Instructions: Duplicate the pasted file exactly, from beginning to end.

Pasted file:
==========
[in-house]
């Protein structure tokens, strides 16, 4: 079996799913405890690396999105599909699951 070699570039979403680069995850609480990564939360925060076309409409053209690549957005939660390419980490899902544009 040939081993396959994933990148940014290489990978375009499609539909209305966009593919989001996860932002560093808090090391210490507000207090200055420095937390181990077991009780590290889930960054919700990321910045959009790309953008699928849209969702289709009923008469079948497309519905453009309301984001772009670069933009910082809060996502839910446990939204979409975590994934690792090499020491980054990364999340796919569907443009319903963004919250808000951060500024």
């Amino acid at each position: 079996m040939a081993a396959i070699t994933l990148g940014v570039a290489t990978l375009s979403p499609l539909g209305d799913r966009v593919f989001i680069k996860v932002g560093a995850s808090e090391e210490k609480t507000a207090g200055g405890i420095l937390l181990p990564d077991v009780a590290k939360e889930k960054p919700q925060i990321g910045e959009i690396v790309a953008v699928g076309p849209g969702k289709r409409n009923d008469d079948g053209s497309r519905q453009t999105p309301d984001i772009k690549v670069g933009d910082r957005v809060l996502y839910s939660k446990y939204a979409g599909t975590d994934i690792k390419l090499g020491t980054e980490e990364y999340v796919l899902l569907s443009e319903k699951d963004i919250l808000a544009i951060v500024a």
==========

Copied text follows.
[in-house]
């Protein structure tokens, strides 16, 4: 079996799913405890690396999105599909699951 070699570039979403680069995850609480990564939360925060076309409409053209690549957005939660390419980490899902544009 040939081993396959994933990148940014290489990978375009499609539909209305966009593919989001996860932002560093808090090391210490507000207090200055420095937390181990077991009780590290889930960054919700990321910045959009790309953008699928849209969702289709009923008469079948497309519905453009309301984001772009670069933009910082809060996502839910446990939204979409975590994934690792090499020491980054990364999340796919569907443009319903963004919250808000951060500024």
């Amino acid at each position: 079996m040939a081993a396959i070699t994933l990148g940014v570039a290489t990978l375009s979403p499609l539909g209305d799913r966009v593919f989001i680069k996860v932002g560093a995850s808090e090391e210490k609480t507000a207090g200055g405890i420095l937390l181990p990564d077991v009780a590290k939360e889930k960054p919700q925060i990321g910045e959009i690396v790309a953008v699928g076309p849209g969702k289709r409409n009923d008469d079948g053209s497309r519905q453009t999105p309301d984001i772009k690549v670069g933009d910082r957005v809060l996502y839910s939660k446990y939204a979409g599909t975590d994934i690792k390419l090499g020491t980054e980490e990364y999340v796919l899902l569907s443009e319903k699951d963004i919250l808000a544009i951060v500024a």